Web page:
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Generalizing the Causal Effect of Fertility on Female Labor Supply

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  • Guillermo Cruces

    ()

  • Sebastian Galiani

    ()

Abstract

Abstract We study the effect of fertility on labor supply in Argentina and Mexico exploiting a source of exogenous variability in family size first introduced by Angrist and Evans (1998) for the United States. Our results constitute the first external validation of the estimates obtained for the US. External validation of empirical results is central to the making of rigorous science, but there are very few attempts to establish it. We find that the estimates for the US can be generalized both qualitatively and quantitatively to the populations of two developing countries where, compared to the US, fertility is known to be higher, female education levels are much lower and there are fewer facilities for childcare.

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Bibliographic Info

Paper provided by William Davidson Institute at the University of Michigan in its series William Davidson Institute Working Papers Series with number 2003-625.

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Length: 31 pages
Date of creation: 01 Oct 2003
Date of revision:
Handle: RePEc:wdi:papers:2003-625

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Keywords: Causality; Internal and External Validity; Childbearing and Female Labor Supply;

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  1. Joshua D. Angrist, 2000. "Estimation of Limited-Dependent Variable Models with Dummy Endogenous Regressors: Simple Strategies for Empirical Practice," NBER Technical Working Papers, National Bureau of Economic Research, Inc 0248, National Bureau of Economic Research, Inc.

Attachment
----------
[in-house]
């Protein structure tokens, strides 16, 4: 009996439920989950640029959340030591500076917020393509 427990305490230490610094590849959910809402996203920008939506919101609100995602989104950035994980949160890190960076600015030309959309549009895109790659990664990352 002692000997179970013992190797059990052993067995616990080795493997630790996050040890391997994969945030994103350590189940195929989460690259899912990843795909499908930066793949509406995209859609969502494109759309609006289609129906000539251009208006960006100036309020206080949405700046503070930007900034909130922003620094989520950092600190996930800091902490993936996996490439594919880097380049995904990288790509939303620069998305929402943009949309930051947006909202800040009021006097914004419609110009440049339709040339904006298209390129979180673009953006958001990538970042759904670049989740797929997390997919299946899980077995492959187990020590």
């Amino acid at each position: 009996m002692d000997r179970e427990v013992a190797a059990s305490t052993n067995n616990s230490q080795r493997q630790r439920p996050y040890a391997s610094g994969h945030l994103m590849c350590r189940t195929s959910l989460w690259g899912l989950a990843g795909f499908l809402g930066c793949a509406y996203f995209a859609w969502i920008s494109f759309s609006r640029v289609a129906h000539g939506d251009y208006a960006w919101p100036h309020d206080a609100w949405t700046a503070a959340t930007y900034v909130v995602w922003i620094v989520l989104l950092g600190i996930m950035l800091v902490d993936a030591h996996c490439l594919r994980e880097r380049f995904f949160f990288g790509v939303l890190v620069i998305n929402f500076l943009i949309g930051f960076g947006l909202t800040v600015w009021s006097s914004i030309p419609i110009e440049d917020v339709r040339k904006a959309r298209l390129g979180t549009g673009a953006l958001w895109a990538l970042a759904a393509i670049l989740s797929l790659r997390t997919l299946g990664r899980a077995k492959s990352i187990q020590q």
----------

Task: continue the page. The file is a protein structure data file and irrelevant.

2. Angrist, Joshua, 2003. "Treatment Effect Heterogeneity in Theory and Practice," IZA Discussion Papers 851, Institute for the Study of Labor (IZA).
  3. Joshua D. Angrist & William N. Evans, 1996. "Children and Their Parents' Labor Supply: Evidence from Exogenous Variation in Family Size," NBER Working Papers 5778, National Bureau of Economic Research, Inc.
  4. Meyer, Bruce D, 1995. "Natural and Quasi-experiments in Economics," Journal of Business & Economic Statistics, American Statistical Association, American Statistical Association, vol. 13(2), pages 151-61, April.
  5. Killingsworth, Mark R. & Heckman, James J., 1987. "Female labor supply: A survey," Handbook of Labor Economics, Elsevier, in: O. Ashenfelter & R. Layard (ed.), Handbook of Labor Economics, edition 1, volume 1, chapter 2, pages 103-204 Elsevier.
  6. J.D. Angrist & Guido W. Imbens & D.B. Rubin, 1993. "Identification of Causal Effects Using Instrumental Variables," NBER Technical Working Papers, National Bureau of Economic Research, Inc 0136, National Bureau of Economic Research, Inc.
  7. Abadie, Alberto, 2003. "Semiparametric instrumental variable estimation of treatment response models," Journal of Econometrics, Elsevier, Elsevier, vol. 113(2), pages 231-263, April.
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Cited by:
  1. Sebastian Galiani & Samuel Berlinski, 2005. "The Effect of a Large Expansion of Pre-Primary School Facilities on Preschool Attendance and Maternal Employment," Working Papers, Universidad de San Andres, Departamento de Economia 77, Universidad de San Andres, Departamento de Economia, revised Aug 2005.
  2. Mariana Marchionni & Leonardo Gasparini, 2003. "Tracing out the Effects of Demographic Changes on the Income Distribution. The Case of Greater Buenos Aires 1980-2000," CEDLAS, Working Papers, CEDLAS, Universidad Nacional de La Plata 0004, CEDLAS, Universidad Nacional de La Plata.

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